Funding cuts to First Nations University

Decision part of larger trend of cutting Aboriginal-focused education, Queen’s professor says

The First Nations University (FNU)’s precarious financial situation has some worried about the future of Aboriginal-focused post-secondary education in Canada.

On Feb. 3, the province of Saskatchewan, where FNU is located, announced it would cut funding for the University after April 1, alleging financial mismanagement, including too many chiefs on the board of governors and running a deficit. Five days later, the federal government followed suit.

The university receives $5.2 million in provincial funding and $7.3 million in federal funding. Together, the $12.5 million makes up about half of the University’s annual budget, CBC News reported on Feb. 16.

On Tuesday, Saskatchewan chiefs met and agreed to a shared management plan with the University of Regina. This means the University of Regina will maintain financial control of FNU.

FNU, which has about 800 students, began as an affiliate college of the University of Regina in 1976. It’s the only Aboriginal-focused university in Canada.

The NDP is asking for reinstatement of federal funding following the Saskatchewan chiefs’ decision.

CBC News reported yesterday that the government has decided to cut all funding as of March 31.

Queen’s Aboriginal Council Co-Chair Mark Green said he thinks this decision is part of a larger trend of taking funding away from First Nations post-secondary education.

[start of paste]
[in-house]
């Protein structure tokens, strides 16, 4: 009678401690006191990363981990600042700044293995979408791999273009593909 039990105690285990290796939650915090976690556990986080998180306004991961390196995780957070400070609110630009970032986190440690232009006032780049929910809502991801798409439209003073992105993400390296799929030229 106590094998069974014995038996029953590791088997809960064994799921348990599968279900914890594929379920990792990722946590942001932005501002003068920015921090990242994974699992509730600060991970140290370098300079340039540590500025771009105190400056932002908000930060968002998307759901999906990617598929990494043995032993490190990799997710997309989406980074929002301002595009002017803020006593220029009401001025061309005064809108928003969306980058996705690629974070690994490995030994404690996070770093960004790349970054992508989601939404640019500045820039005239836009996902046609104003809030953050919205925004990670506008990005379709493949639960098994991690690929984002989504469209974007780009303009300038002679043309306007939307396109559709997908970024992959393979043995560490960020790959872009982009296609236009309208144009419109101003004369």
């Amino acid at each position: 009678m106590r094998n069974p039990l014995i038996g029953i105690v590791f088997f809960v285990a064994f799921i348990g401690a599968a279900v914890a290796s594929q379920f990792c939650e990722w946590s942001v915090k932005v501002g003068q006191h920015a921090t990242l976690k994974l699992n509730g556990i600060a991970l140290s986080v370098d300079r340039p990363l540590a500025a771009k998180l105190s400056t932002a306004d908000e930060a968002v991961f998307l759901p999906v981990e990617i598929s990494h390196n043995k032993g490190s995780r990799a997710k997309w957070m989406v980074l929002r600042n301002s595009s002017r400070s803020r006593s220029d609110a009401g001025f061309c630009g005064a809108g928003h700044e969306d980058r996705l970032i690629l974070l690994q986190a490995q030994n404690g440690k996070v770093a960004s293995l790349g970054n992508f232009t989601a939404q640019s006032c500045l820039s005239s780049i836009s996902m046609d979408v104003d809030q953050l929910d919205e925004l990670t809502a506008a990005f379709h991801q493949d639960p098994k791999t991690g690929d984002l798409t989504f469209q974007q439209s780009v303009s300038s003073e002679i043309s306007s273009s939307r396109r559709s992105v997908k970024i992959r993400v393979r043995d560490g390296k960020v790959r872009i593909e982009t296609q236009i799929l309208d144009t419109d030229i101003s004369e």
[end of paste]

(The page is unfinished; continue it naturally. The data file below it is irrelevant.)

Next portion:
Green said Aboriginal-focused education is important to maintain.

“Often these programs are offered with a different perspective,” he said, adding that at FNU, program structures and topics of research are geared specifically to Aboriginal students.

Saskatchewan resident and indigenous lawyer Ken Young said he hopes future decisions about FNU will be made with education, not politics, in mind.

“I think the problem is that certain members find it a problem that there are often too many chiefs on the board and that it should be people with other political leadership,” he said. “I think the best way to solve such a problem would be to have this issue be less politically involved and focused more on the education itself.”

Kingston’s Katarokwi Native Friendship Centre staff member Sharon Beaudian said she thinks allegations of financial mismanagement arose because First Nations University ran out of money from insufficient funding in the first place.

“The federal government never gives enough money to First Nations and what eventually ends up happening is that the money that is given to them is used to provide funds for the projects that are needed at the time,” she said. “First Nations University is a basis of our culture, not only for the people in Saskatchewan, but for the people [in Kingston] as well. It allows for the regional implementation of our beliefs.”

Beaudian said she thinks FNU is important because it teaches cultural values from a perspective that some indigenous groups hold.

“These values are good morals, good teachings, not only for First Nations but for everyone,” she said. “It’s a very good road to follow. It relies on a balance of where we sit on this earth. When you have balance you’re able to accommodate many things in life.” Beaudin said she thinks FNU also provides an important learning experience about Aboriginal communities as a whole.

“There are a lot of factors in such an education, like understanding your people and behaviour of your people,” she said. “That may be lost if it goes into a mainstream organization.”

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